United States District Court, D. Maryland
LARRY HORTON. #413390 Plaintiff,
WEXFORD HEALTH SOURCES, INC. BILL BEEMAN JANICE GILLMORE Defendants.
Frederick Motz, United States District Judge
13, 2016, this case was removed to this court from the
Circuit Court for Allegany County, Maryland. Larry Horton, an
inmate incarcerated at the North Branch Correctional
Institution ("NBCI"), filed this action. He alleges
that he is a chronic care patient, receiving pain management
care for severe pain arising from a broken back suffered when
he was in military service. Horton claims he was denied the
renewal of pain medication for eighteen days and seeks
damages "arising out of the deliberate indifference to
medical needs, malpractice by the defendants." ECF No.
court has examined Horton's opposition to the notice of
removal, ECF No. 16, and finds that it was properly removed.
Horton's claim that he was denied medication cites to
"deliberate indifference" on the part of
defendants. It therefore may be construed in part as a civil
rights claim, filed pursuant to 42 U.S.C. § 1983,
invoking this court's 28 U.S.C. § 1343 civil rights
have filed a motion to dismiss or, in the alternative, motion
for summary judgment. ECF No. 17. Horton has filed an
opposition and defendants have filed a reply. ECF Nos. 19
& 20. The matter is ready for disposition; no hearing is
necessary. See Local Rule 105.6 (D. Md. 2016). For
reasons that follow, defendants' motion, construed as a
motion for summary judgment, IS GRANTED.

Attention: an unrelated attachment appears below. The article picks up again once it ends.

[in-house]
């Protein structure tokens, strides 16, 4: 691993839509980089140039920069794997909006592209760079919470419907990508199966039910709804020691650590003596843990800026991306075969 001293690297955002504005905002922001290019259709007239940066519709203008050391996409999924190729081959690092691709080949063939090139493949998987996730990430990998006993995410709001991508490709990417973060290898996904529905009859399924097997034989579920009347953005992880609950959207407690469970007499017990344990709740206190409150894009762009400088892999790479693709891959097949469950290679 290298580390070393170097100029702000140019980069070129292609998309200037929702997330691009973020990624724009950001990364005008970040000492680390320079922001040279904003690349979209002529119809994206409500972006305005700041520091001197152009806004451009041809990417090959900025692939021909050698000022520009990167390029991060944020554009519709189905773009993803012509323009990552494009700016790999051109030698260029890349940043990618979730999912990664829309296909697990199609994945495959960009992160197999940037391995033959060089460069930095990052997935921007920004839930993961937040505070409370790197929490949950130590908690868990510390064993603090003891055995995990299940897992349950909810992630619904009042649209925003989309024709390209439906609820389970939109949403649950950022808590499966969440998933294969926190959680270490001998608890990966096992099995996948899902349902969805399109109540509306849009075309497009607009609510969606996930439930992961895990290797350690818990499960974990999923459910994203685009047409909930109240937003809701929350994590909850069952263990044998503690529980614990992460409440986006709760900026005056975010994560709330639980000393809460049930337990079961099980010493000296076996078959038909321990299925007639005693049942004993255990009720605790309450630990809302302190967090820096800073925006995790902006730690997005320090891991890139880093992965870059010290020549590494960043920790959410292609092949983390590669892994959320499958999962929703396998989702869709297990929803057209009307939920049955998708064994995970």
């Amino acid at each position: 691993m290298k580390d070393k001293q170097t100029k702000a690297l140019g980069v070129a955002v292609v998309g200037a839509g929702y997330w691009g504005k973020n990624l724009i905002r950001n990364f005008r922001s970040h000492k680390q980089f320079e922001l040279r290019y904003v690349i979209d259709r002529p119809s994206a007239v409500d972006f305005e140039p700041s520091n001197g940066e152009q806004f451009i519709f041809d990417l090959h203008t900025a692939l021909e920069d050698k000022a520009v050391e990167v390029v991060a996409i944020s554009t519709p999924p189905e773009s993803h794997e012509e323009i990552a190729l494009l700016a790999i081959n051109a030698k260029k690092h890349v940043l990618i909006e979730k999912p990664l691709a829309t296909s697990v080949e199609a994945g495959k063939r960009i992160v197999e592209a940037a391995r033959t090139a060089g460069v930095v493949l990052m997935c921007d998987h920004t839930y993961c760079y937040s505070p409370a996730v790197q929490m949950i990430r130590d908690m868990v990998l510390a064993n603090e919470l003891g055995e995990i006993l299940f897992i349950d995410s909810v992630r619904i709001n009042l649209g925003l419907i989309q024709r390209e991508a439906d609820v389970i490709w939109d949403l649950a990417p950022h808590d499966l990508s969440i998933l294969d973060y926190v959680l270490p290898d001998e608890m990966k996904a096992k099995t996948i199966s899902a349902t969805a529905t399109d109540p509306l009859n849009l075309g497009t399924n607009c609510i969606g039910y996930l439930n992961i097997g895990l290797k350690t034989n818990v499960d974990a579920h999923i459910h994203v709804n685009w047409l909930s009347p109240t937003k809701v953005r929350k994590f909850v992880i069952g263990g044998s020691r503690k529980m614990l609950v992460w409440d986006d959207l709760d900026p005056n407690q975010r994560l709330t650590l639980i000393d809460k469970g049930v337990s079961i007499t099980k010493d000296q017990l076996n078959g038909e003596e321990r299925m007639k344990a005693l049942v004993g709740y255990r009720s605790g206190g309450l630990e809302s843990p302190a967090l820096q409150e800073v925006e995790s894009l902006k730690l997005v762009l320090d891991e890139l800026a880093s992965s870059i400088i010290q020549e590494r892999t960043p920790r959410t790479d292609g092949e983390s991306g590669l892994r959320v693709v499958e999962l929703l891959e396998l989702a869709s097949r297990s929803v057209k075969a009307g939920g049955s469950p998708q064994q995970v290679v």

Standard of Review
motion is styled as a motion to dismiss under Fed.R.Civ.P.
12(b)(6) or, in the alternative, for summary judgment under
Fed.R.Civ.P. 56. A motion styled in this manner implicates
the court's discretion under Rule 12(d) of the Federal
Rules of Civil Procedure. See Kensington Vol. Fire Dept.,
Inc. v. Montgomery County, 788 F.Supp.2d 431, 436-37 (D.
Md. 2011). Ordinarily, a court "is not to consider
matters outside the pleadings or resolve factual disputes
when ruling on a motion to dismiss." Bosiger v. U.S.
Airways, 510 F.3d 442, 450 (4th Cir. 2007). However,
under Rule 12(b)(6), a court, in its discretion, may consider
matters outside of the pleadings, pursuant to Rule 12(d). If
the court does so, "the motion must be treated as one
for summary judgment under Rule 56, " and "[a]ll
parties must be given a reasonable opportunity to present all
the material that is pertinent to the motion."
the movant expressly captions its motion "in the
alternative" as one for summary judgment, and submits
matters outside the pleadings for the court's
consideration, the parties are deemed to be on notice that
conversion under Rule 12(d) may occur; the court "does
not have an obligation to notify parties of the
obvious." Laughlin v. Metro. Wash. Airports
Autk, 149 F.3d 253, 261 (4th Cir. 1998).
district judge has "complete discretion to determine
whether or not to accept the submission of any material
beyond the pleadings that is offered in conjunction with a
Rule 12(b)(6) motion and rely on it, thereby converting the
motion, or to reject it or simply not consider it." 5 C
WRIGHT & MILLER, FEDERAL PRACTICE & PROCEDURE §
1366, at 159 (3d ed. 2004, 2011 Supp.). This discretion
"should be exercised with great caution and attention to
the parties' procedural rights." Id. at